and appliance standards will require mandatory regulation in OECD countries by 2020 and regulation globally by 2030.
TECHNOLOGY ABATEMENT CURRENT STATUS TECHNOLOGY NEEDS DEPLOYMENT NEEDS TOTAL
BY 2050 NEEDS
CCS fossil fuel 4.85 No full scale RDD 10 demo plants 2008-2015; full scale 1418.5
demonstration plant demo plants 2015-2030; transport
infrastructure developed 2010-2020
Nuclear plants (III+IV) 2.8 Total capacity of III+ Gen III+ Commercial deployment by 2032.5
nuclear power plants commercialisation; 2025; 935 GW by 2050; Gen IV
372 GW in 2007 IV RD Commercial deployment by 2045;
285 GW by 2050
Offshore onshore wind 2.14 Global cumulative Offshore RDD; Offshore competitive by 2030, onshore 1640
capacity 94 GW in onshore RDDD and competitive by 2020. Over 2000 GW
2007 (mainly onshore) commercialisation capacity by 2050
Biomass IGCC (BIGCC) 1.45 No large scale Demonstration and 10 demo plants of 50 MW each 2010- 306
co-combustion demonstration deployment 2020. 100 GW Biomass co-combustion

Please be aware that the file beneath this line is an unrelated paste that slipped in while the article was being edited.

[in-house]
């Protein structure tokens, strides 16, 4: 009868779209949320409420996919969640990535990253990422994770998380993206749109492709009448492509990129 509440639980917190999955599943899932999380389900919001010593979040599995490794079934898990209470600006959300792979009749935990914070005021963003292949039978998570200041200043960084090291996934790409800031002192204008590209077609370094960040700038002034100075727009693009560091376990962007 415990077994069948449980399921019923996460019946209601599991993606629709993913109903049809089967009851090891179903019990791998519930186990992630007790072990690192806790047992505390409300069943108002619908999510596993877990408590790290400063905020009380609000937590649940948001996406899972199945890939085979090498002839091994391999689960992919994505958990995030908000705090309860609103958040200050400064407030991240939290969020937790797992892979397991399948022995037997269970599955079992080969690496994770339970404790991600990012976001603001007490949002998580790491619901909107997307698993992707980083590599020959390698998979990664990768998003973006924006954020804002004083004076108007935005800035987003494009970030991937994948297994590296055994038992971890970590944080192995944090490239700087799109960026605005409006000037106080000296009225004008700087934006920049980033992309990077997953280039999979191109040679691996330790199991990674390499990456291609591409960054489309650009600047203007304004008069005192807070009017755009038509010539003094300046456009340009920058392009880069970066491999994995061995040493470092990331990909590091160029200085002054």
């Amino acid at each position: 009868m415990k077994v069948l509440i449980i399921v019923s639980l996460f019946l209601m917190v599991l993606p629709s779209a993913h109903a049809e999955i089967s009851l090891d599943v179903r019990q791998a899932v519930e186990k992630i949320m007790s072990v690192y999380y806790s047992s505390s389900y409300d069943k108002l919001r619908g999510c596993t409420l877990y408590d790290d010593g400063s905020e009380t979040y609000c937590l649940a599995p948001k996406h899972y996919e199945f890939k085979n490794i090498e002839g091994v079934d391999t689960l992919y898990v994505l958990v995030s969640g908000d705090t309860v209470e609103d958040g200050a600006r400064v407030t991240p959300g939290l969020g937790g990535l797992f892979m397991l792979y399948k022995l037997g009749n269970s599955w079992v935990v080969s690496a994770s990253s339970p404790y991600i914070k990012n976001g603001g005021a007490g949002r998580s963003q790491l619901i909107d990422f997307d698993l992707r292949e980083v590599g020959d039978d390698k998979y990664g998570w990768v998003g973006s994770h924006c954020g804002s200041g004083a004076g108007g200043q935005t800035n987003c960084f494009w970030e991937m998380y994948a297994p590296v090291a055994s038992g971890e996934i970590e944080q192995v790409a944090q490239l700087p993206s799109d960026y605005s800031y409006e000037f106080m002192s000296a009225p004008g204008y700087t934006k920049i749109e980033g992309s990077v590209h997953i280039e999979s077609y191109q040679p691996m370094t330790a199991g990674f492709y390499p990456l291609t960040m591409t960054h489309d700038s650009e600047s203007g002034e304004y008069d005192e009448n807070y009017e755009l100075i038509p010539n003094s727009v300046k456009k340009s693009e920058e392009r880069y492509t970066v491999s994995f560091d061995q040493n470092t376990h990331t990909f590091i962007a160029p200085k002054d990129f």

and 65 GW BIGCC capacity by 2050
PV systems 1.32 World cumulative RDDD PV competitive by 2020-2030;1150 GW 1313.5
capacity 6.6 GW 2006 capacity by 2050
CSP 1.19 Total capacity 436 MW RDDD CSP competitive by 2030. 630 GW 590
at the end of 2008 capacity by 2050
Coal IGCC systems 0.69 17 IGCC plants RDDD Over 100 GW capacity; competitive by 727.5
(totaling 4000 MW) 2030; over 550 GW capacity by 2050.
Coal ultra-supercritial 0.69 Several large coal RDDD 100 GW capacity; competitive by 2025. 717.5
steam cycles (USC-SC) plants with USC Over 550 GW capacity by 2050
(400-1000 MV) in
Japan and Europe
Efficiency in buildings 7 Efficiency gains 10% RDDD and Mandatory dynamic standards by 2020 7100
and appliances to 60% in most major commercialisation in OECD and 2030 globally. By 2040 fully